As for her enviable clientele, Hillman only takes on art-collecting clients or clients deeply committed to exploring collectible furniture or art. “At the outset, some of our clients don’t actually know all that much about collectible design,” Hillman says, “and I spend a significant amount of time imparting their value and history by showing them publications and books as well as through visits to galleries, which helps them better understand the works and their makers. Through the process, my clients become very much part of the journey. I don’t specify anything without my clients’ buy-in.”

Julie Hillman photographed by Manolo Yllera

In perusing her repertoire, it is clear that Hillman’s work varies from project to project, an intentional strategy employed by the designer to represent the values and lifestyles of her clients rather than her own desired aesthetic. “Every project and piece has a unique story,” she explains. “You can’t really look at any of my projects and say this is a Julie Hillman project because each one is tied so closely to the client, to their tastes and oftentimes to their art collecting.”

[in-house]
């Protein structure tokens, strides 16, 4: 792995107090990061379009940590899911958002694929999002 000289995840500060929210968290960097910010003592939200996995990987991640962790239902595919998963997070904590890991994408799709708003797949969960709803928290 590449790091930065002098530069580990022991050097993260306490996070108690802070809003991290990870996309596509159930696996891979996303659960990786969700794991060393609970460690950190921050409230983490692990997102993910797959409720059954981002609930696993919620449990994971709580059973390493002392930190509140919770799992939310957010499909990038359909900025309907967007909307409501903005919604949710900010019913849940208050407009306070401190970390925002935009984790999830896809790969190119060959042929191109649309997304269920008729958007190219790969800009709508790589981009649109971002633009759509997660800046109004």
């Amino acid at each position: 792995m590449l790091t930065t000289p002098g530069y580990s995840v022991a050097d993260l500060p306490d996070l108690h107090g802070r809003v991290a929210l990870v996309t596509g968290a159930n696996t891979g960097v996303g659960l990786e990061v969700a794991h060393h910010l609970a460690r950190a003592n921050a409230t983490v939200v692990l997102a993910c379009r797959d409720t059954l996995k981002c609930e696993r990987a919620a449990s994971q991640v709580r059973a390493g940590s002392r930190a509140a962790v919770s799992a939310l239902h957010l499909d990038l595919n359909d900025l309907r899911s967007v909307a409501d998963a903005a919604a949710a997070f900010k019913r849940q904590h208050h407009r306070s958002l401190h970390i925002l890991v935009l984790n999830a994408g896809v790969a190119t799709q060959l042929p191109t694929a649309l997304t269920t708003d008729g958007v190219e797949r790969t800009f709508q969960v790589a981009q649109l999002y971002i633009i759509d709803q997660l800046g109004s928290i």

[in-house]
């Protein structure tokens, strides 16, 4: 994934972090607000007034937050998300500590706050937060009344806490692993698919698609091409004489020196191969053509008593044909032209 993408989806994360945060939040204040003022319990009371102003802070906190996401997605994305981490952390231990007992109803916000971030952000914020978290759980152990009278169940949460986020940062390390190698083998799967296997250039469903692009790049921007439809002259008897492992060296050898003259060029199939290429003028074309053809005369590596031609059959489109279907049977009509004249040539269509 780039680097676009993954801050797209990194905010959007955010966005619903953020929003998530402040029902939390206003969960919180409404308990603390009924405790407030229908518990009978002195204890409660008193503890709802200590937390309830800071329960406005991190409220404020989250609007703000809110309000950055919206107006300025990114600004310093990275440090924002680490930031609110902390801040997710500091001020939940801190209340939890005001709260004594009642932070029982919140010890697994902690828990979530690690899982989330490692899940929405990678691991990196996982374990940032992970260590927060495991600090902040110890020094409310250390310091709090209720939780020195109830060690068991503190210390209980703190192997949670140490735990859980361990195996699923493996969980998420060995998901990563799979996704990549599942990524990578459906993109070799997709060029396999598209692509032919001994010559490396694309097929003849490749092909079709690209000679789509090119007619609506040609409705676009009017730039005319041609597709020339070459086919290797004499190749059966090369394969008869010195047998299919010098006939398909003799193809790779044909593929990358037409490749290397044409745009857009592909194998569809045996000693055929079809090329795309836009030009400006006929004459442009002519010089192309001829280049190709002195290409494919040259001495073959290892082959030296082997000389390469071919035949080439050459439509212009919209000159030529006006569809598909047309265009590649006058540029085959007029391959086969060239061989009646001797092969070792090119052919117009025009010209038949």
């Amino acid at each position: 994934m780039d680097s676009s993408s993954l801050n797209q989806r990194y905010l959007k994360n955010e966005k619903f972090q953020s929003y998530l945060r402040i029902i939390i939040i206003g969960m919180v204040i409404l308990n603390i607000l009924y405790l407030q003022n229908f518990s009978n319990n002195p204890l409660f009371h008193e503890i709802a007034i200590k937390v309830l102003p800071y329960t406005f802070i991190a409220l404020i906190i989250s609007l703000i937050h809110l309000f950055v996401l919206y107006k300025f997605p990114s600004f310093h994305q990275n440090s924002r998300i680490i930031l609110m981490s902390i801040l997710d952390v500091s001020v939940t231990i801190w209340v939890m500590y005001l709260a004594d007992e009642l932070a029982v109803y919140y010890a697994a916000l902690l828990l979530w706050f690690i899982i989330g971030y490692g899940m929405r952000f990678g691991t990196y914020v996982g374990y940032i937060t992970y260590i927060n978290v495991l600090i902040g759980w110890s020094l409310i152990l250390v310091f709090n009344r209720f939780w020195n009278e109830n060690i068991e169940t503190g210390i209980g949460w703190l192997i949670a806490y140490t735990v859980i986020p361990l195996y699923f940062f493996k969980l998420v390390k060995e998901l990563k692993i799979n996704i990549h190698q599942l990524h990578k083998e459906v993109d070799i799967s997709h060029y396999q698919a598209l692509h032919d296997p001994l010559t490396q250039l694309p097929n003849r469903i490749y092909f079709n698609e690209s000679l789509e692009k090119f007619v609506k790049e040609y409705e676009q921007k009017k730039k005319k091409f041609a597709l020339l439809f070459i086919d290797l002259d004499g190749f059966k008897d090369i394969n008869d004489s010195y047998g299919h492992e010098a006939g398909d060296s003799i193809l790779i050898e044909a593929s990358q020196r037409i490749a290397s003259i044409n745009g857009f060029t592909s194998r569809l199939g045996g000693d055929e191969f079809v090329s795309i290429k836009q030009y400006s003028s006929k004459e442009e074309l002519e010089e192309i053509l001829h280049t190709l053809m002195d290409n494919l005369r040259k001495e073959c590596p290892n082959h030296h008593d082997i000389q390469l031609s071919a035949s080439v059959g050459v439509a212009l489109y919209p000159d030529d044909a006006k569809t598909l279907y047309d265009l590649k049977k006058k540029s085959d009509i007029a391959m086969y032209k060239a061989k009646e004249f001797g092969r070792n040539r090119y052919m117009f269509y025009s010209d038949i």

Art is an area in which Hillman has vast knowledge, and art collectors are attracted to Hillman’s work due to her talent for pairing their collections with an unexpected combination of period and contemporary pieces. Her portfolio of works represents the designer’s penchant for mixing vintage and modern furniture and the integration of blue-chip art. Hillman is equally at home specifying the Haas Brothers and Rogan Gregory as she is specifying period furnishings and incorporating Keith Haring and Helen Frankenthaler into her interiors.